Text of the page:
In spite of the improvements in the quantity and quality of HIV surveillance systems in the past five years, substantial efforts are needed in the countries to implement fully functioning HIV surveillance. That in particular relates to the need to improve HIV incidence, morbidity, and mortality surveillance and to more effectively use the data.
HIV surveillance is broad in terms of the content and operations due to the complexity of the HIV epidemics. In addition to the key surveillance components, comprehensive HIV surveillance systems have a number of data collection mechanisms in place that provide information that are crucial for planning a timely and effective HIV response.
- incidence-based HIV surveillance
- surveillance of opportunistic infections (such as tuberculosis) and diseases transmitted in similar ways as HIV (particularly hepatitis B and C)
- CD4 T-lymphocyte surveillance which monitors trends in immunosuppression associated with HIV infection
- surveillance of AIDS-related mortality
- size estimates of most at-risk groups
- operational research to understand the feasibility of implementation of advanced HIV surveillance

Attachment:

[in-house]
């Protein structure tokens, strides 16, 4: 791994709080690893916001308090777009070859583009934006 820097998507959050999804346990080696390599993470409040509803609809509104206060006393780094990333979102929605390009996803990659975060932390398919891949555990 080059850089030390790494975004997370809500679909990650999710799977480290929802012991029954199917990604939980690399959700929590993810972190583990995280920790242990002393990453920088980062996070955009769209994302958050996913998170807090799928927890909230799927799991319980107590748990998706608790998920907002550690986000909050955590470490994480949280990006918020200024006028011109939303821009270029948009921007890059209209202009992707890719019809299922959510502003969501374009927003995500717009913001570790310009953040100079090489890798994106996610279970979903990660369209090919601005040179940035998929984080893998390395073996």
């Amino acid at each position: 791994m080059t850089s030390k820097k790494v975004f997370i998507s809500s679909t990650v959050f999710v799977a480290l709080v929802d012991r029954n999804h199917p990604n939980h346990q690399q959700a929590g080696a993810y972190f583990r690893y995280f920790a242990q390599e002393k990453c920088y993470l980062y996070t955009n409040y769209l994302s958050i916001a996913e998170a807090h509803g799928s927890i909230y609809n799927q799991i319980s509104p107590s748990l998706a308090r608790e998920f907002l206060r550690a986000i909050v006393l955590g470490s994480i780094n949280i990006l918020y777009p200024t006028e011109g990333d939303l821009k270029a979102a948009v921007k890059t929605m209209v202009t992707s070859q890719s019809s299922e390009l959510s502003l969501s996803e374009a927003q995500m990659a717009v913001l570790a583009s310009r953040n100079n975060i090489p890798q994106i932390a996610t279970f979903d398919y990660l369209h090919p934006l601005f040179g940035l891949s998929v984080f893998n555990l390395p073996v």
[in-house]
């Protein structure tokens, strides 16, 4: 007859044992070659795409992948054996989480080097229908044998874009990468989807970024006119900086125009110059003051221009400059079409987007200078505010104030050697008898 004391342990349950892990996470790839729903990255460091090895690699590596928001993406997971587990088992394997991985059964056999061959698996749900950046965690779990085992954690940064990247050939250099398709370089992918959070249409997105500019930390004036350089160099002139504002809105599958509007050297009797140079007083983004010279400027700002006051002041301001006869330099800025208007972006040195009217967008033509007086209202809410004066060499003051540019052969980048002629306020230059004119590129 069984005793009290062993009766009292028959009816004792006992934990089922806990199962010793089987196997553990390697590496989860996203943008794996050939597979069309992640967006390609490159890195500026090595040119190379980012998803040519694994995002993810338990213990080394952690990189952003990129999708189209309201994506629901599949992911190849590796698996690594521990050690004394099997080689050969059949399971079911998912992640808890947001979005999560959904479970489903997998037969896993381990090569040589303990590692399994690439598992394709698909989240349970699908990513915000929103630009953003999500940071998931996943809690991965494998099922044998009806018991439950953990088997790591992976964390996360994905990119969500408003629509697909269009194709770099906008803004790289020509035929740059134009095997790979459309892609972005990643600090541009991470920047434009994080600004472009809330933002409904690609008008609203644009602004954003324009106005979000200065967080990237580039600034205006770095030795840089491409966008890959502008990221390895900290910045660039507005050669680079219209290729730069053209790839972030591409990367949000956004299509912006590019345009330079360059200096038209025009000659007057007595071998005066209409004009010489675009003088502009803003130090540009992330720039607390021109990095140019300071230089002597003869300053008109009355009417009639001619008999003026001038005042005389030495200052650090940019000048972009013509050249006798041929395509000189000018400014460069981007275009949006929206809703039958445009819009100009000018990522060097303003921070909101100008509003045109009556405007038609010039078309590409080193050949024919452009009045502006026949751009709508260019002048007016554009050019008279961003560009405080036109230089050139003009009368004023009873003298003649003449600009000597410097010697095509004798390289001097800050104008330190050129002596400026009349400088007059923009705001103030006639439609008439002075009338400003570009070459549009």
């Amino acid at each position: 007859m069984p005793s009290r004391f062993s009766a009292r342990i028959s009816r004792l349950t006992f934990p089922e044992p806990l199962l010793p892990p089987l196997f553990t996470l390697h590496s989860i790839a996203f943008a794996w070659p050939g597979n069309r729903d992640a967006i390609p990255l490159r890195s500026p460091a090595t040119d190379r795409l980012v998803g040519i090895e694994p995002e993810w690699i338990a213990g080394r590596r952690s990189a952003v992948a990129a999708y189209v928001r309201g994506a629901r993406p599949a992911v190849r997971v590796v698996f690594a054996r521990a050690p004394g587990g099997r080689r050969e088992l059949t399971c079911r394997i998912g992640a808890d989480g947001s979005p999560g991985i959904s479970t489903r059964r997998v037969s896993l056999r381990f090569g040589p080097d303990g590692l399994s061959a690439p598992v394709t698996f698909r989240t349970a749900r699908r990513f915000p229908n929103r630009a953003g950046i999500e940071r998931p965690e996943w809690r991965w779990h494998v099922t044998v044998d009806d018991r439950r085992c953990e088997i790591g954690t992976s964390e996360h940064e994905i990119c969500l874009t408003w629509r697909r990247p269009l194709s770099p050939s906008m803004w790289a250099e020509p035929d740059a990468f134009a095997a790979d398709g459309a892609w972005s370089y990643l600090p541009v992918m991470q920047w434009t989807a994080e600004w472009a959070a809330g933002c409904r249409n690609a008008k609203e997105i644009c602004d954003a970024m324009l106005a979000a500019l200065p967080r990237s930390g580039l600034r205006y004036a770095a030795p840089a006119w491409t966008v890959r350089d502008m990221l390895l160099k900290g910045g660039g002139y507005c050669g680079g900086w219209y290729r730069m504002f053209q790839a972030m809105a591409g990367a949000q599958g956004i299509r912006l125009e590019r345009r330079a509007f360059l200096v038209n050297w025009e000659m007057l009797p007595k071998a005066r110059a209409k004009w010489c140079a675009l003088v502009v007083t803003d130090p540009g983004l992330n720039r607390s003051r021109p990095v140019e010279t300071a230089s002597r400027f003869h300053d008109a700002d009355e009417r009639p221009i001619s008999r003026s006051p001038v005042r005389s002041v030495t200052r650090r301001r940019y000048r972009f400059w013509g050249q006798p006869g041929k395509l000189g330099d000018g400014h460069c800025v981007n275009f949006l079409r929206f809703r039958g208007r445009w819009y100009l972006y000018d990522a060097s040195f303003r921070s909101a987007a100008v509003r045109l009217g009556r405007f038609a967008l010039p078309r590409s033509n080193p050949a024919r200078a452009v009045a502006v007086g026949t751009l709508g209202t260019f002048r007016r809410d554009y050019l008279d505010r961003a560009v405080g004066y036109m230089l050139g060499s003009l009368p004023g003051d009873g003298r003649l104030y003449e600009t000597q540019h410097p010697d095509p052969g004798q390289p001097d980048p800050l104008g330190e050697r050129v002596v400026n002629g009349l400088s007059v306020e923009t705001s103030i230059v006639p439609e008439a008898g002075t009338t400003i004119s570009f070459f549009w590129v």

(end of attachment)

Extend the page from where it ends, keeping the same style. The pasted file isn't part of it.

- programmatic data that are useful for evaluating the impact of HIV control programmes (VCT, PMTCT data)
- data triangulation
- geographic information systems
- surveillance for antiretroviral impact
- surveillance for antiretroviral resistance
The aim of the course is to describe the components of an advanced system of HIV surveillance, in particular new developments in HIV incidence-based surveillance and assays, surveillance of HIV drug resistance and population size estimates of most-at-risk groups.
During the group work, participants are expected to develop a protocol for an advanced component of HIV surveillance, which can be a protocol for an incidence-based HIV survey, HIV drug resistance surveillance, population size estimates or a proposal on how to better use programmatic data in HIV surveillance. Participants are encouraged to develop protocols that will be used in their own countries.
Key topics of the course are:
- Incidence-based HIV surveillance
- Programmatic data: VCT, PMTCT, ARV coverage, HIV drug resistance data
- Surveillance of co-factors for HIV transmission and co-morbidities
- Trend and cohort data analysis
- Geographic information systems in HIV surveillance
- Population size estimates
- Estimating effectiveness of HIV surveillance
The course consists of lectures, presentation of case studies, exercises and group work. The course is designed to provide participants with practical skills and knowledge in development of a more effective and comprehensive HIV surveillance systems in their countries.
Epidemiologists, public health professionals, social scientists